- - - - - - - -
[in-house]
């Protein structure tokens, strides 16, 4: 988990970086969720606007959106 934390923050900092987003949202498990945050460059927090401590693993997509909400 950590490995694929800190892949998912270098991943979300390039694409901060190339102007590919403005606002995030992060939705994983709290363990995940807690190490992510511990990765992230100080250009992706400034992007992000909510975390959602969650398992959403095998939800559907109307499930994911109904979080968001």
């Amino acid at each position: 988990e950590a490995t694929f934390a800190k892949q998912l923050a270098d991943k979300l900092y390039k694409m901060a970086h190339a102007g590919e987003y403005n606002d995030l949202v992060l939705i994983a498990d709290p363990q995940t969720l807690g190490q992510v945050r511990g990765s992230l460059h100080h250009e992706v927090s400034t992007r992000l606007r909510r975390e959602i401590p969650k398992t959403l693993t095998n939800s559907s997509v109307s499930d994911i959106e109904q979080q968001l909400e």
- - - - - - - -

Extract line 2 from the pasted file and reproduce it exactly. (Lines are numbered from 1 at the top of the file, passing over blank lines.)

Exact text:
């Protein structure tokens, strides 16, 4: 988990970086969720606007959106 934390923050900092987003949202498990945050460059927090401590693993997509909400 950590490995694929800190892949998912270098991943979300390039694409901060190339102007590919403005606002995030992060939705994983709290363990995940807690190490992510511990990765992230100080250009992706400034992007992000909510975390959602969650398992959403095998939800559907109307499930994911109904979080968001």